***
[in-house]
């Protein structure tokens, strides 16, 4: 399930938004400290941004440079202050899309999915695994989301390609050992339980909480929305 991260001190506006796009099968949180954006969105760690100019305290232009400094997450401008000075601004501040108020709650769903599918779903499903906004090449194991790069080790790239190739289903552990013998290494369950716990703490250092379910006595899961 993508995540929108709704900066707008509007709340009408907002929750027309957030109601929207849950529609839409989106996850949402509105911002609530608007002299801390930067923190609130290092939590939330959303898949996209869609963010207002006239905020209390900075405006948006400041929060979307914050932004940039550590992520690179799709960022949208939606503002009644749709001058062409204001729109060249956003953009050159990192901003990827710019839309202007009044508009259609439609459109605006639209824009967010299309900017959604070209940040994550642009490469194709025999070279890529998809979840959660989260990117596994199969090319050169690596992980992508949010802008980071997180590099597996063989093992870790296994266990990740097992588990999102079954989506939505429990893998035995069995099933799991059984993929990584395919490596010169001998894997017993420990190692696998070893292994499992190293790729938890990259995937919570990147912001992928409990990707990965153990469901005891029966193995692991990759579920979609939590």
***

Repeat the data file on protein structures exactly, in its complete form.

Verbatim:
[in-house]
């Protein structure tokens, strides 16, 4: 399930938004400290941004440079202050899309999915695994989301390609050992339980909480929305 991260001190506006796009099968949180954006969105760690100019305290232009400094997450401008000075601004501040108020709650769903599918779903499903906004090449194991790069080790790239190739289903552990013998290494369950716990703490250092379910006595899961 993508995540929108709704900066707008509007709340009408907002929750027309957030109601929207849950529609839409989106996850949402509105911002609530608007002299801390930067923190609130290092939590939330959303898949996209869609963010207002006239905020209390900075405006948006400041929060979307914050932004940039550590992520690179799709960022949208939606503002009644749709001058062409204001729109060249956003953009050159990192901003990827710019839309202007009044508009259609439609459109605006639209824009967010299309900017959604070209940040994550642009490469194709025999070279890529998809979840959660989260990117596994199969090319050169690596992980992508949010802008980071997180590099597996063989093992870790296994266990990740097992588990999102079954989506939505429990893998035995069995099933799991059984993929990584395919490596010169001998894997017993420990190692696998070893292994499992190293790729938890990259995937919570990147912001992928409990990707990965153990469901005891029966193995692991990759579920979609939590």